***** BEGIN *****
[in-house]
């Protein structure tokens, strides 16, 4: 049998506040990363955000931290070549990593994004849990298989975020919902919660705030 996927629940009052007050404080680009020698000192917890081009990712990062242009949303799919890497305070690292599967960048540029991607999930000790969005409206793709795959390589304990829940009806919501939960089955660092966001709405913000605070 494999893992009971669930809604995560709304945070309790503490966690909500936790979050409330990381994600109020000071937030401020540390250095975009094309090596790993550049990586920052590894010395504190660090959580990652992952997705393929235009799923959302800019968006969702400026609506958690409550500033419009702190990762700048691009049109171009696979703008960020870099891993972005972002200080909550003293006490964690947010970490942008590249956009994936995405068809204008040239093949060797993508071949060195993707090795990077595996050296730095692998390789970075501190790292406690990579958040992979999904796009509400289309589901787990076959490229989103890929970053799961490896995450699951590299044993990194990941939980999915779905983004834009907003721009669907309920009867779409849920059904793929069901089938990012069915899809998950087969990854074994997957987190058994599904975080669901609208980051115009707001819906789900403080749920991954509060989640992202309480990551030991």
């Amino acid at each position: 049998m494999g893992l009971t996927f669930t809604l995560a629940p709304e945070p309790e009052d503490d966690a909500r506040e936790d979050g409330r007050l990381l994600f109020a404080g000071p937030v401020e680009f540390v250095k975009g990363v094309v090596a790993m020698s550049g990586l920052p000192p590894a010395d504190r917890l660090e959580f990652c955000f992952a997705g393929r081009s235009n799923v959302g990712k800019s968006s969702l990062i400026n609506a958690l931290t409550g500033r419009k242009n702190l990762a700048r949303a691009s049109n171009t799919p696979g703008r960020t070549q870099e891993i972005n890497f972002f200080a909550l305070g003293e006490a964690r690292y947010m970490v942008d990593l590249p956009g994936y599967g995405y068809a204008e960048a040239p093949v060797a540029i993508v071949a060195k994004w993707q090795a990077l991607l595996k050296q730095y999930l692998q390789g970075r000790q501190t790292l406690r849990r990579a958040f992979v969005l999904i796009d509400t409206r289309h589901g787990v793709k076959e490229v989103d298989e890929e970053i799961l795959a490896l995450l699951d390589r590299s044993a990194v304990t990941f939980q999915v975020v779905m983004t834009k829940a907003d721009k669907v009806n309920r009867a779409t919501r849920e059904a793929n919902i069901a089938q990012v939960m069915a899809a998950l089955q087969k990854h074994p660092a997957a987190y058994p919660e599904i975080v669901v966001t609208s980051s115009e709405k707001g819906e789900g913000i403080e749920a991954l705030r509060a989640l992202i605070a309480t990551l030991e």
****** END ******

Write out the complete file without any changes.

[in-house]
């Protein structure tokens, strides 16, 4: 049998506040990363955000931290070549990593994004849990298989975020919902919660705030 996927629940009052007050404080680009020698000192917890081009990712990062242009949303799919890497305070690292599967960048540029991607999930000790969005409206793709795959390589304990829940009806919501939960089955660092966001709405913000605070 494999893992009971669930809604995560709304945070309790503490966690909500936790979050409330990381994600109020000071937030401020540390250095975009094309090596790993550049990586920052590894010395504190660090959580990652992952997705393929235009799923959302800019968006969702400026609506958690409550500033419009702190990762700048691009049109171009696979703008960020870099891993972005972002200080909550003293006490964690947010970490942008590249956009994936995405068809204008040239093949060797993508071949060195993707090795990077595996050296730095692998390789970075501190790292406690990579958040992979999904796009509400289309589901787990076959490229989103890929970053799961490896995450699951590299044993990194990941939980999915779905983004834009907003721009669907309920009867779409849920059904793929069901089938990012069915899809998950087969990854074994997957987190058994599904975080669901609208980051115009707001819906789900403080749920991954509060989640992202309480990551030991």
């Amino acid at each position: 049998m494999g893992l009971t996927f669930t809604l995560a629940p709304e945070p309790e009052d503490d966690a909500r506040e936790d979050g409330r007050l990381l994600f109020a404080g000071p937030v401020e680009f540390v250095k975009g990363v094309v090596a790993m020698s550049g990586l920052p000192p590894a010395d504190r917890l660090e959580f990652c955000f992952a997705g393929r081009s235009n799923v959302g990712k800019s968006s969702l990062i400026n609506a958690l931290t409550g500033r419009k242009n702190l990762a700048r949303a691009s049109n171009t799919p696979g703008r960020t070549q870099e891993i972005n890497f972002f200080a909550l305070g003293e006490a964690r690292y947010m970490v942008d990593l590249p956009g994936y599967g995405y068809a204008e960048a040239p093949v060797a540029i993508v071949a060195k994004w993707q090795a990077l991607l595996k050296q730095y999930l692998q390789g970075r000790q501190t790292l406690r849990r990579a958040f992979v969005l999904i796009d509400t409206r289309h589901g787990v793709k076959e490229v989103d298989e890929e970053i799961l795959a490896l995450l699951d390589r590299s044993a990194v304990t990941f939980q999915v975020v779905m983004t834009k829940a907003d721009k669907v009806n309920r009867a779409t919501r849920e059904a793929n919902i069901a089938q990012v939960m069915a899809a998950l089955q087969k990854h074994p660092a997957a987190y058994p919660e599904i975080v669901v966001t609208s980051s115009e709405k707001g819906e789900g913000i403080e749920a991954l705030r509060a989640l992202i605070a309480t990551l030991e």